When the coronavirus pandemic was beginning, members of the public were urged to wash their hands more frequently and for longer periods of time (at least 20 seconds) in a move to get the spread of the virus under control.
While there are other measures in place to help control the spread, such as face masks, hand washing has remained extremely important in the fight against coronavirus.
But why exactly is handwashing so important? What makes it effective?
Here’s the science explained, step by step, by doctors.
Why is handwashing important?
A statement from Johns Hopkins Hospital explains why hand washing is so important.
It states that the virus is not a living organism - instead, the virus is a protein molecule which is covered by a protective layer of fat. When absorbed by the cells in our eyes, nose or mouth, the virus mutates their genetic code and converts them into aggressor and multiplier cells.
As a protein molecule and not a living organism, the virus itself cannot actually be killed - instead, it has to decay on its own. The rate of decay depends on the temperature, humidity and type of material where it lies.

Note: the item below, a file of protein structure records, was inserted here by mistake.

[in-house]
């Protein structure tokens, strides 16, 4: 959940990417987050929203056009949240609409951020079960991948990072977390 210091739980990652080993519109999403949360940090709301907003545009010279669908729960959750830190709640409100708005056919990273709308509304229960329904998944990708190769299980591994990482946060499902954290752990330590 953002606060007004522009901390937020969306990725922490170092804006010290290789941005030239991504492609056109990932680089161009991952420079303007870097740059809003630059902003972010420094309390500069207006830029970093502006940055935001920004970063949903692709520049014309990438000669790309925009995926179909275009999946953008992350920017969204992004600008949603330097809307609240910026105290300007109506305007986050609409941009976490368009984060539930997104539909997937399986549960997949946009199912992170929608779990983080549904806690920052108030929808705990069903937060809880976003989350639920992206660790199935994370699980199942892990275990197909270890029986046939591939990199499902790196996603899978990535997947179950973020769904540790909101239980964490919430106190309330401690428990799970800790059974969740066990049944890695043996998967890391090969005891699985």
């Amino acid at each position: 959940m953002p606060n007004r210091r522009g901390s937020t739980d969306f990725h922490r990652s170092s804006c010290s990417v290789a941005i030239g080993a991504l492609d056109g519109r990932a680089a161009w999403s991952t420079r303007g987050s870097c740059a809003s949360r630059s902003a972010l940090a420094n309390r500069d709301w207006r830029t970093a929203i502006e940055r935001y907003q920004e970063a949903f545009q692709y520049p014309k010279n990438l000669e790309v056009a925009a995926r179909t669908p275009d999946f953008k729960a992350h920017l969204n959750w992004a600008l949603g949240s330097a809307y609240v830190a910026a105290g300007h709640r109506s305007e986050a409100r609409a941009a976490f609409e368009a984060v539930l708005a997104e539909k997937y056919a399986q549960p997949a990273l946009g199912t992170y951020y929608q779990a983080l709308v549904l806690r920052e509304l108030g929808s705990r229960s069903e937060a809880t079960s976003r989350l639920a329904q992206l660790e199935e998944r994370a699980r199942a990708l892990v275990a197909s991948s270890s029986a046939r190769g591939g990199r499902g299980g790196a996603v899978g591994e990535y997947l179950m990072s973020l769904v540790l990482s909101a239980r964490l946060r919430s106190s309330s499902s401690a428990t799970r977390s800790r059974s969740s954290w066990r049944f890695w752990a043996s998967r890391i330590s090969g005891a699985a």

“The virus is very fragile; the only thing that protects it is a thin outer layer of fat and that is the reason why soap or detergent is the best weapon,” the hospital statement explains.
The foam from the soap cuts through the fat, which is why washing your hands for at least 20 seconds is so important - it’s to create a lot of foam. By dissolving the fat layer, the protein molecule disperses and breaks down.
Heat also melts the protective fat layer as well, which is why it's important to use hot water for washing your hands, laundry and cleaning surfaces. Hot water also makes more foam, so making soap more effective.
What else breaks down the virus?
The Johns Hopkins advice says, “Alcohol or any mixture with alcohol over 65 per cent dissolves all fat, especially the external lipid layer of the virus.”
Any solution with one part bleach and five parts water also directly dissolves the protein, breaking it down from the outside.
Dehumidified, dry, warm and bright environments will degrade the virus faster. The virus molecules remain stable in colder temperatures, including air conditioning in houses and cars. It also needs moisture and darkness to stay stable.
UV light on any object that may contain the virus will break down the protein - but be careful, as UV light also breaks down collagen, another protein, which is found in our skin.
Is there anything I should avoid?
If you’re looking to use alcohol to target the virus, be aware that spirits like vodka are not strong enough. The strongest vodka is only 40 per cent alcohol, and you need a minimum of 65.
Vinegar is also not useful, as it cannot penetrate the outside protective layer of fat on the virus.
Johns Hopkins recommends that you should keep your nails short so you don’t provide the virus with a place to hide.